Who Were the Galileans in the Days of Jesus? - Page 2

Archaeological research now reveals this was not just an oversight of the Biblical writers. Surface surveys indicate no human occupation of the Galilee during the sixth and seventh centuries BCE. A few scattered, small settlements began to appear in following centuries, mostly military outposts and a few small farming communities which sent their harvests to the coastal cities. The same conclusions can be drawn from the excavations of major sites as well. So Galilee remains essentially empty for more than half a millennium following the Assyrian invasions.

The archaeological evidence reveals a sudden change about the start of the first century BC. Over a period of a couple decades, dozens of new villages appear. This indicates that a new, rather large, population comes into Galilee. The trend continues for the next half-century or so, with many new settlements appearing and then growing larger.

Who were these new inhabitants? These new archaeological findings indicate that they were transplanted Judeans. The ancient historian Josephus relates how Alexander Jannaeus, the King of Israel from 102 to 76 BC, extended the northern boundary of his Judean-centered country into Galilee during his reign using military means.

The archaeology reveals that the new inhabitants were Judeans. First, the currency of the region is now that of the Judean Janneaus and his successors; it is not that of the coastal cities or of Damascus further north in Syria. Second, excavated village areas reveal the same interest in religious purity common among Judeans, with ritual baths cut out of the bedrock and houses that contained stone bowls, cups and plates that were impervious to impurity. Third, the Galileans followed a Judean diet in that they did not eat pork; no pig bones are found in the garbage dumps.

So the archaeological research of recent decades now shows that the Galilean population of Jesus' time were descendants of Judean immigrants of a century or so earlier.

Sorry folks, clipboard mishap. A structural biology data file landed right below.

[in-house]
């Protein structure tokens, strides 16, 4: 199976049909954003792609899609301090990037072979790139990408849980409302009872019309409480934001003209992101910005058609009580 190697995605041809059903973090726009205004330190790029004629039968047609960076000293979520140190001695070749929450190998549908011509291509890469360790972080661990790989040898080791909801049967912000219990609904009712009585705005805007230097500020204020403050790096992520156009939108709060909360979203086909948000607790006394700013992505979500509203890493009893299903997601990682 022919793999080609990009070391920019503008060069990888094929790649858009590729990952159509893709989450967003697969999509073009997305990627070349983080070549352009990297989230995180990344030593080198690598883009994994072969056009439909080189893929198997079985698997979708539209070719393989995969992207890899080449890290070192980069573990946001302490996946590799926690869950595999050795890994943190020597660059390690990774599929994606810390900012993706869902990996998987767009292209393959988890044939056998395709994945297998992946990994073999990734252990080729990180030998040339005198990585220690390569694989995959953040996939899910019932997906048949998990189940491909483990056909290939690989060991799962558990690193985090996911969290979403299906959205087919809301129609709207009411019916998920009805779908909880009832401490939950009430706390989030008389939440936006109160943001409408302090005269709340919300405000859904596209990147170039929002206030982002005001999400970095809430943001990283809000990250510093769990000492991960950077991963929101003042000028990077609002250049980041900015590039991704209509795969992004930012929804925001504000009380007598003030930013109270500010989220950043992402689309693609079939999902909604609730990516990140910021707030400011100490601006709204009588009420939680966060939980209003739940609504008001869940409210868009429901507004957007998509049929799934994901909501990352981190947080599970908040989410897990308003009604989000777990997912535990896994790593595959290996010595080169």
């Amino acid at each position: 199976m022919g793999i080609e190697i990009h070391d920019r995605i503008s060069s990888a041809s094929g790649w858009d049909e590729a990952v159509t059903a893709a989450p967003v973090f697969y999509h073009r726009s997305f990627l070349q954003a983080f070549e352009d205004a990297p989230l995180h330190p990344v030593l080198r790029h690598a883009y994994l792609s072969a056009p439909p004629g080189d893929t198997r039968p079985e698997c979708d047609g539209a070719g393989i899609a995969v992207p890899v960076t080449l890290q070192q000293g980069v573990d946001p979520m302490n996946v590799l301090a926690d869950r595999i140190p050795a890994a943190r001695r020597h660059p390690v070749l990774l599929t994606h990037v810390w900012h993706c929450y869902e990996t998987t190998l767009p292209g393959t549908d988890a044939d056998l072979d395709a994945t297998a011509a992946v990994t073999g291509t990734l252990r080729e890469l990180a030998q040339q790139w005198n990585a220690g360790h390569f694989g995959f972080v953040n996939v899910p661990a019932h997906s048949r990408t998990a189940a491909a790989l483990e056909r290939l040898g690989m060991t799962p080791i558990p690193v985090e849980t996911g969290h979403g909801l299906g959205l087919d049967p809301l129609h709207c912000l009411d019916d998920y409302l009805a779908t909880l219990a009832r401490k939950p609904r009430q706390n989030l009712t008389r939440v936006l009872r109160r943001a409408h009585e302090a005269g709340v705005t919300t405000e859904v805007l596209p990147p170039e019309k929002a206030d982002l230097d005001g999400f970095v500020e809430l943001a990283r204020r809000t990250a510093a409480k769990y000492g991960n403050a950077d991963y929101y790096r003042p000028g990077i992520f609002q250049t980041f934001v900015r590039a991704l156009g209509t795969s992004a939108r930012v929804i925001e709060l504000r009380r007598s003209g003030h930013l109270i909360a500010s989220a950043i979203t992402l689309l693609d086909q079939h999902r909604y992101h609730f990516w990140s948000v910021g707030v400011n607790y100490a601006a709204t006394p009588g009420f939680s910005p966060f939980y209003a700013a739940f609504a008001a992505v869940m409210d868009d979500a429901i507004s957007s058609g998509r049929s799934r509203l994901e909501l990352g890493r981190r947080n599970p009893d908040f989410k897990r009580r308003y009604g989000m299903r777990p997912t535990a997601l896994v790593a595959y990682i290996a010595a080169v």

Whether it had been Jewish migrants from Judea or a Galilean peasantry forcibly converted to Judaism that ultimately became the "Galileans" of Jesus' day, one thing seems reasonably clear: they were considered different in many respects from Jews living farther to the south, closer to Jerusalem.

According to L. Michael White, Professor of Classics, abd Director of  Religious Studies at the University of Texas at Austin, the term Galilean seems to have been used in a variety of ways in this period. To some, it just means an outsider, or someone who's not really an old Jew of the traditional sort. Precisely because the Galilee had traditionally been Jewish at the time of the Maccabean Revolt a hundred or 150 years before Jesus.

A lot of the problem was apparently due to religion. Says theologian Frederick Bruner:

"Galilee was not just geographically far from Jerusalem; it was considered spiritually and politically far, too. Galilee was the most pagan of the Jewish provinces, located as it was at the northernmost tier of Palestine. This distance from Zion was not only geographic; Galileans were considered by Judaeans to sit rather loosely to the law and to be less biblically pure than those in or near Jerusalem."

Judean Pharisees, in particular, were less than impressed with Galilean observance of the fine points of Jewish religious observance. While praised for their passionate identification with Judaism and the Jewish people, their ignorance in law and disinterest in study was an almost never ending source of fuel for Judean snobbery. The Jerusalem Talmud records the despair of the great First Century sage, Yohanan ben Zakkai, at having been asked no more than two questions about Jewish law during his 18-year posting in the Galilee: "O Galilee, O Galilee, in the end you shall be filled with wrongdoers!" (Shabbat 16:7, 15d).

Finally, the International Standard Bible Encyclopedia informs us:

"The population of Galilee was composed of strangely mingled elements-Aramaean, Iturean, Phoenician and Greek. In the circumstances, they could not be expected to prove such sticklers for high orthodoxy as the Judeans. Their mixed origin explains the differences in speech, which distinguished them from their brethren in the South, who regarded Galilee and the Galileans with a certain proud contempt."

Regardless of their origins, however, the points about Galileans on which virtually everyone could agree was their fierce attachment to what they regarded as Judaism, their uncompromising patriotism, and their unstinting courage. Perhaps no sector of the Jewish population fought the Romans with more valor, refusing to surrender even when Judeans were ready to come to terms.

As the great contemporary Josephus recorded, Galileans were "always able to make a strong resistance on all occasions of war; for the Galileans are inured to war from their infancy .... nor has the country ever been destitute of men of courage."

Written by Carl Hoffman for Travelujah, the only Christian social network focused on travel to the Holy Land. Travelujah is based in Israel.


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